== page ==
Halina Witek

Halina Witek

‘In any case, you ought to go to the country at once,’ [Kazimiera Wąsowska] continued. ‘Who ever heard of anyone staying in town at the beginning of July?’ (632)


Leaving the city for a summer holiday became extremely popular in the second half of the nineteenth century. All Varsovians, irrespective of their social position or financial standing, dreamt of spending some time outside Warsaw. Tired of constant city noise and confined space, they escaped to the countryside, where – Prus states in his Kartki z podróży (Travel Notes) – they could respire more freely without the need to fight a crowd of consumptives for a breath of air.

The wealthy would spend the summer in their country houses, visit European capitals or leave for foreign spa resorts such as Karlsbad, Davos, and Wiesbaden. Izabela Łęcka wishes for a holiday in Switzerland, but in the end has to settle for taking up Duchess Zasławska’s invitation to her rural estate. Numerous other guests include Julian Ochocki, who does not find Zasławek’s pastimes to his liking: ‘I’ve wasted two months fishing, picking mushrooms, entertaining ladies and such-like nonsense. […] I was going to Paris, but the Duchess insisted I should have my holiday here. A fine holiday I’ve had!’

Varsovians of more modest means opted for Polish resorts such as Zakopane, Krynica, Sopot, Ciechocinek, and Nałęczów, where Prus himself spent as many as 28 summers in a row!

Still, even this form of vacation was unaffordable to most Varsovians due to a high room and board cost as well as travel expenses – not to mention the fact that, for many, leisure itself was an unattainable luxury. Much to Rzecki’s regret, Wokulski may take time off work whenever he wants; but, after all, he isn’t a common-or-garden clerk who has to obtain leave from his master for a holiday once every few years. Ordinary people needed to limit themselves to spending their vacation in the Warsaw area, which was an option much less attractive but more accessible in terms of money and time. Thanks to a dense railway network, it was relatively easy to hire rooms or even houses in the region’s towns and villages that developed around train stations. Prus is quite specific in his Kartki z podróży: quite close to Warsaw, e.g. in Mińsk, Sobolew and Grodzisko, one can find some charming holiday flats. A number of Varsovians commuted every day from “summer lettings” to work in Warsaw. Others visited their vacation-taking wives and children only on the weekend. Once the summer ended, vacators – or rather: vacationers returned to the tumultuous Warsaw.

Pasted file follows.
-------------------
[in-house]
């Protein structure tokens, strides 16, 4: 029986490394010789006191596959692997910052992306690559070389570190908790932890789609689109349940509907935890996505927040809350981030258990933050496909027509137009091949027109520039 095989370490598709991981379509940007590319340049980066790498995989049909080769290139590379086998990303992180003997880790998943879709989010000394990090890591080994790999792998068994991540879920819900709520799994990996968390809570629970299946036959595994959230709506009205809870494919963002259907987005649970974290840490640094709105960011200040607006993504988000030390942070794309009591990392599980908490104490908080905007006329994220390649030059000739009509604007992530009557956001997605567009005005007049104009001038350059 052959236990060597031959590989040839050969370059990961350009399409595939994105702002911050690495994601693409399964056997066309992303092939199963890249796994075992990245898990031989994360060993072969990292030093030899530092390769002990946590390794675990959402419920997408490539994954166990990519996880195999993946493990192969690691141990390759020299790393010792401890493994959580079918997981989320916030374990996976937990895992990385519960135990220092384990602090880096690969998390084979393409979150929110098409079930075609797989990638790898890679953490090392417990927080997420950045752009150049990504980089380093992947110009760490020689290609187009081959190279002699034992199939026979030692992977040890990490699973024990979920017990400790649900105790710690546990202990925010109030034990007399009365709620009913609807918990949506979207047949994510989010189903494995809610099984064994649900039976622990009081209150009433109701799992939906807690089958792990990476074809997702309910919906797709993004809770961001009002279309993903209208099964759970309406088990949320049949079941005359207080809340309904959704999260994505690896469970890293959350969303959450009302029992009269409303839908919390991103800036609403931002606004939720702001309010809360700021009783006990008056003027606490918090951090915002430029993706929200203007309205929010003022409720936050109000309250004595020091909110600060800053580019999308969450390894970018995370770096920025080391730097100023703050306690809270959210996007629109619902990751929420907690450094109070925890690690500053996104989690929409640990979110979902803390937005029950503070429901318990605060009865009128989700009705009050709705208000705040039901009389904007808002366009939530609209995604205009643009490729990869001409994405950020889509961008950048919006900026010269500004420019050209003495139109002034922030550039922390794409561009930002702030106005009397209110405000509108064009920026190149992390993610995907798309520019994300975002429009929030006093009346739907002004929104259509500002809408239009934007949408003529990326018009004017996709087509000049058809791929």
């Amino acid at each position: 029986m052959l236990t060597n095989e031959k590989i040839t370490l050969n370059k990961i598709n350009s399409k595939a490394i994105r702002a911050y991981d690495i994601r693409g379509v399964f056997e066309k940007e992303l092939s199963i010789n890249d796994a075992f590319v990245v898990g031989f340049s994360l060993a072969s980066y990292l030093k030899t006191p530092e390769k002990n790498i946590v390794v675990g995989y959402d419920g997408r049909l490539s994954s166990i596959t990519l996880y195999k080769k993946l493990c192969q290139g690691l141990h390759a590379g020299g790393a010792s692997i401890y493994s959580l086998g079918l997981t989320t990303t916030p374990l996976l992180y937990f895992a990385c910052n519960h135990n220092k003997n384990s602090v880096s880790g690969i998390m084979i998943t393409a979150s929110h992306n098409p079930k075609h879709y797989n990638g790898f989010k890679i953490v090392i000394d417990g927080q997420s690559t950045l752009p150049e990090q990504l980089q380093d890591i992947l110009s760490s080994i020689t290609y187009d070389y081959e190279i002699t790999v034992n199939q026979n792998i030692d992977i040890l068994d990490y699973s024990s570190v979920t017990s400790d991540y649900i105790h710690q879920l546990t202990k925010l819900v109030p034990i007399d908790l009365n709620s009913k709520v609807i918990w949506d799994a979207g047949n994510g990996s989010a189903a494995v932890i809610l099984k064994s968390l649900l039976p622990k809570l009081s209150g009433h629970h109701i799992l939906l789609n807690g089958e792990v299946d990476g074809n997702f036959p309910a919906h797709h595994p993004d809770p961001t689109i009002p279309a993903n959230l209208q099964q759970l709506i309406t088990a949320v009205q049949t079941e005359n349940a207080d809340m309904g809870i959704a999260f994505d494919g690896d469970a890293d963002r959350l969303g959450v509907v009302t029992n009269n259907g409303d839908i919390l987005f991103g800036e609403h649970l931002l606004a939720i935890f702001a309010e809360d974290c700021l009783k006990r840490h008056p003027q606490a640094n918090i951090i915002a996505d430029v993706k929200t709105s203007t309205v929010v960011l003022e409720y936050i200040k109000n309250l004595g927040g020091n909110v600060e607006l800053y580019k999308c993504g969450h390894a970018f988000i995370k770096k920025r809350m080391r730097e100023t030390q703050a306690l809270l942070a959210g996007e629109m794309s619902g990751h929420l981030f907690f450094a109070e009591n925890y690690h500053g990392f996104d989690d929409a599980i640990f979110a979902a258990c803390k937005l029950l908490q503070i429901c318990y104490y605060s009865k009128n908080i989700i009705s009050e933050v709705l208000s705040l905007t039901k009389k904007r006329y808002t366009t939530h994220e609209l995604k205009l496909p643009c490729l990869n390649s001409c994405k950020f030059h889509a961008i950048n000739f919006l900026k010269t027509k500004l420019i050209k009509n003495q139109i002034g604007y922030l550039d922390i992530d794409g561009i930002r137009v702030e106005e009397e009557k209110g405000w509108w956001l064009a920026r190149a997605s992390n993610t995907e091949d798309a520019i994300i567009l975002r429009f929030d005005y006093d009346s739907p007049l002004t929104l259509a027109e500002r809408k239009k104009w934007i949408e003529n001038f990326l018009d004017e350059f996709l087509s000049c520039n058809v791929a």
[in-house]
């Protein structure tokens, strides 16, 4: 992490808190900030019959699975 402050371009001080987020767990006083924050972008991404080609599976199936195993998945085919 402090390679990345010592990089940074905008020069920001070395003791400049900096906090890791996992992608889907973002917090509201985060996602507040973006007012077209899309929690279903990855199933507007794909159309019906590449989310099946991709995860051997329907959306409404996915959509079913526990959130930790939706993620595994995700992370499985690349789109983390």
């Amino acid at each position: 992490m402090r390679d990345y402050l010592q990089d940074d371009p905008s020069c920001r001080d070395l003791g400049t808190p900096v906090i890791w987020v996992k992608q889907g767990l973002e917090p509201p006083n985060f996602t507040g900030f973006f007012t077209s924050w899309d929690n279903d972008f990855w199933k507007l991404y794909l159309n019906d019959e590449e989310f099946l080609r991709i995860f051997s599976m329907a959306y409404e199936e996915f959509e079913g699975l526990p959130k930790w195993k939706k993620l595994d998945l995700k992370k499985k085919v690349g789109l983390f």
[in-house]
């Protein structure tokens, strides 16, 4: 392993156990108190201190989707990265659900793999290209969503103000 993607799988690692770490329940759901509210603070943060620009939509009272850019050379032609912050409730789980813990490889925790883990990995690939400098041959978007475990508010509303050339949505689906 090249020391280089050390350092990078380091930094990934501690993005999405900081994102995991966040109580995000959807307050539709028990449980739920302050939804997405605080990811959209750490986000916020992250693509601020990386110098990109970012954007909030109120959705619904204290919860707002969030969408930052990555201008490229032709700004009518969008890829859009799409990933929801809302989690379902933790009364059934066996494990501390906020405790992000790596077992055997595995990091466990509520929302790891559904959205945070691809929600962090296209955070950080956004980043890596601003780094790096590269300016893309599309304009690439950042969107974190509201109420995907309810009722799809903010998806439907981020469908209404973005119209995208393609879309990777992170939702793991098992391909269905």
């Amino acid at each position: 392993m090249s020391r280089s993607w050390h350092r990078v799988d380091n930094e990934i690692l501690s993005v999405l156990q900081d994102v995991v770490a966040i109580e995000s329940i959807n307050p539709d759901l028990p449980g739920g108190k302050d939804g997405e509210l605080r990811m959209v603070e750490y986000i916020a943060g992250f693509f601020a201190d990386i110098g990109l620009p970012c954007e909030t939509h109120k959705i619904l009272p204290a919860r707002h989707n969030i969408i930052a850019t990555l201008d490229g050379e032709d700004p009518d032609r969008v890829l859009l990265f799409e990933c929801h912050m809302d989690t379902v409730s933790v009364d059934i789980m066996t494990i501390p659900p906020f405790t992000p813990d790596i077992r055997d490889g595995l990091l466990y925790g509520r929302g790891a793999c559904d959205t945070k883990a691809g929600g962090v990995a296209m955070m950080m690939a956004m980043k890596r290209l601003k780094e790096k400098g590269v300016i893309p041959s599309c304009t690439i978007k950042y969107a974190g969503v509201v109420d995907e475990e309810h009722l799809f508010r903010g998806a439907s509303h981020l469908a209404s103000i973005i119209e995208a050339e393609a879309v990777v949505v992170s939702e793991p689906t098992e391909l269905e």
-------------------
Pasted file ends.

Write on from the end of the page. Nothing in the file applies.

Not everyone in the novel gives in to the holidaymaking fever. Take Rzecki, for example. He keeps dreaming about going on vacation. He even buys a ticket and gets on the train but jumps out just before the departure, confessing to himself: I can’t leave Warsaw and the store even for a little while.

→ Travels of the Characters in “The Doll”; → Prus’s Travels;


  1. B. Prus, Kartki z podróży, vol. 1–2, Warsaw 1950.
  2. M. Olkuśnik, Podmiejska wilegiatura warszawiaków u schyłku XIX wieku jako zjawisko kulturowe i społeczne, “Kwartalnik Historii Kultury Materialnej” 2001, vol. 4.
  3. M. Olkuśnik, W dalekiej podróży, na wilegiaturze, za rogatkami… O znaczeniu form wypoczynku poza miastem dla badań nad stratyfikacją społeczeństwa Warszawy przełomu XIX i XX w., in Społeczeństwo w dobie przemian. Wiek XIX i XX, Warsaw 2003.